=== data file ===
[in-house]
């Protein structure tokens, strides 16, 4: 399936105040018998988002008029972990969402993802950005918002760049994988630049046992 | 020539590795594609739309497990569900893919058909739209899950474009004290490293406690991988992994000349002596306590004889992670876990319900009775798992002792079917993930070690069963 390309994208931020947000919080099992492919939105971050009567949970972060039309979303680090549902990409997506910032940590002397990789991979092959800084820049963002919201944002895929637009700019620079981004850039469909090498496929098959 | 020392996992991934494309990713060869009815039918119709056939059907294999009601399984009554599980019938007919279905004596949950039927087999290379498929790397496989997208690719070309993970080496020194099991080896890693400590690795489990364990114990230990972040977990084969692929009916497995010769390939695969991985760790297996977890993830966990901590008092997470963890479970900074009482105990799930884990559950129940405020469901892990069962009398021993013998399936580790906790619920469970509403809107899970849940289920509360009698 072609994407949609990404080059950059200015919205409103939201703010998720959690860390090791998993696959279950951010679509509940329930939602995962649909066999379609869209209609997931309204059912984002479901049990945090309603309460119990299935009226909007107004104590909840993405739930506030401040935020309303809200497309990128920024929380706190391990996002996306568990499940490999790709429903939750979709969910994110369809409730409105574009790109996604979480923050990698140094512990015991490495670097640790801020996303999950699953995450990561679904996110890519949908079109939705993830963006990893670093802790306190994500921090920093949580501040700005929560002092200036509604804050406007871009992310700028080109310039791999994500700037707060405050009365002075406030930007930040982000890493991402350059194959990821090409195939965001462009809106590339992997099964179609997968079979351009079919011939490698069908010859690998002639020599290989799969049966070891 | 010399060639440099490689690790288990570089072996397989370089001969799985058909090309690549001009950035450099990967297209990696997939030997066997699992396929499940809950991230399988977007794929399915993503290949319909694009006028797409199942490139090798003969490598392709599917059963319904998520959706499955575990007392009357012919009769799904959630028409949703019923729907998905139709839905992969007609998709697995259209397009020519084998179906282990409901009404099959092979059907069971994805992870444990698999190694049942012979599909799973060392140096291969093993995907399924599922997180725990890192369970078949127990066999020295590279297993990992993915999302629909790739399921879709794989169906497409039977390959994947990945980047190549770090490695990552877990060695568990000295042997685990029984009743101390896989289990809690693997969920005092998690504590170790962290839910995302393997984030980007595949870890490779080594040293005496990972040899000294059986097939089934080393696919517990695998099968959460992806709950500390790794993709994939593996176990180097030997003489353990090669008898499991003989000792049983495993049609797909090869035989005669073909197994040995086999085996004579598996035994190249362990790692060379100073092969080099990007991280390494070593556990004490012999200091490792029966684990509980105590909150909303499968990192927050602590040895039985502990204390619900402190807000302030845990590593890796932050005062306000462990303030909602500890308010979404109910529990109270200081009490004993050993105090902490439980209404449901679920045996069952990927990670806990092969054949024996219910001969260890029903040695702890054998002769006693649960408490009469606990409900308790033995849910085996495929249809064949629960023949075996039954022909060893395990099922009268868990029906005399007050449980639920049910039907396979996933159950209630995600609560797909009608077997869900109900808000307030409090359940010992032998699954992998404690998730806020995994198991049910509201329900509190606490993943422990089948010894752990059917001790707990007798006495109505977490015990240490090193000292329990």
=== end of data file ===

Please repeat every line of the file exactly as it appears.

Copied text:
[in-house]
């Protein structure tokens, strides 16, 4: 399936105040018998988002008029972990969402993802950005918002760049994988630049046992 | 020539590795594609739309497990569900893919058909739209899950474009004290490293406690991988992994000349002596306590004889992670876990319900009775798992002792079917993930070690069963 390309994208931020947000919080099992492919939105971050009567949970972060039309979303680090549902990409997506910032940590002397990789991979092959800084820049963002919201944002895929637009700019620079981004850039469909090498496929098959 | 020392996992991934494309990713060869009815039918119709056939059907294999009601399984009554599980019938007919279905004596949950039927087999290379498929790397496989997208690719070309993970080496020194099991080896890693400590690795489990364990114990230990972040977990084969692929009916497995010769390939695969991985760790297996977890993830966990901590008092997470963890479970900074009482105990799930884990559950129940405020469901892990069962009398021993013998399936580790906790619920469970509403809107899970849940289920509360009698 072609994407949609990404080059950059200015919205409103939201703010998720959690860390090791998993696959279950951010679509509940329930939602995962649909066999379609869209209609997931309204059912984002479901049990945090309603309460119990299935009226909007107004104590909840993405739930506030401040935020309303809200497309990128920024929380706190391990996002996306568990499940490999790709429903939750979709969910994110369809409730409105574009790109996604979480923050990698140094512990015991490495670097640790801020996303999950699953995450990561679904996110890519949908079109939705993830963006990893670093802790306190994500921090920093949580501040700005929560002092200036509604804050406007871009992310700028080109310039791999994500700037707060405050009365002075406030930007930040982000890493991402350059194959990821090409195939965001462009809106590339992997099964179609997968079979351009079919011939490698069908010859690998002639020599290989799969049966070891 | 010399060639440099490689690790288990570089072996397989370089001969799985058909090309690549001009950035450099990967297209990696997939030997066997699992396929499940809950991230399988977007794929399915993503290949319909694009006028797409199942490139090798003969490598392709599917059963319904998520959706499955575990007392009357012919009769799904959630028409949703019923729907998905139709839905992969007609998709697995259209397009020519084998179906282990409901009404099959092979059907069971994805992870444990698999190694049942012979599909799973060392140096291969093993995907399924599922997180725990890192369970078949127990066999020295590279297993990992993915999302629909790739399921879709794989169906497409039977390959994947990945980047190549770090490695990552877990060695568990000295042997685990029984009743101390896989289990809690693997969920005092998690504590170790962290839910995302393997984030980007595949870890490779080594040293005496990972040899000294059986097939089934080393696919517990695998099968959460992806709950500390790794993709994939593996176990180097030997003489353990090669008898499991003989000792049983495993049609797909090869035989005669073909197994040995086999085996004579598996035994190249362990790692060379100073092969080099990007991280390494070593556990004490012999200091490792029966684990509980105590909150909303499968990192927050602590040895039985502990204390619900402190807000302030845990590593890796932050005062306000462990303030909602500890308010979404109910529990109270200081009490004993050993105090902490439980209404449901679920045996069952990927990670806990092969054949024996219910001969260890029903040695702890054998002769006693649960408490009469606990409900308790033995849910085996495929249809064949629960023949075996039954022909060893395990099922009268868990029906005399007050449980639920049910039907396979996933159950209630995600609560797909009608077997869900109900808000307030409090359940010992032998699954992998404690998730806020995994198991049910509201329900509190606490993943422990089948010894752990059917001790707990007798006495109505977490015990240490090193000292329990």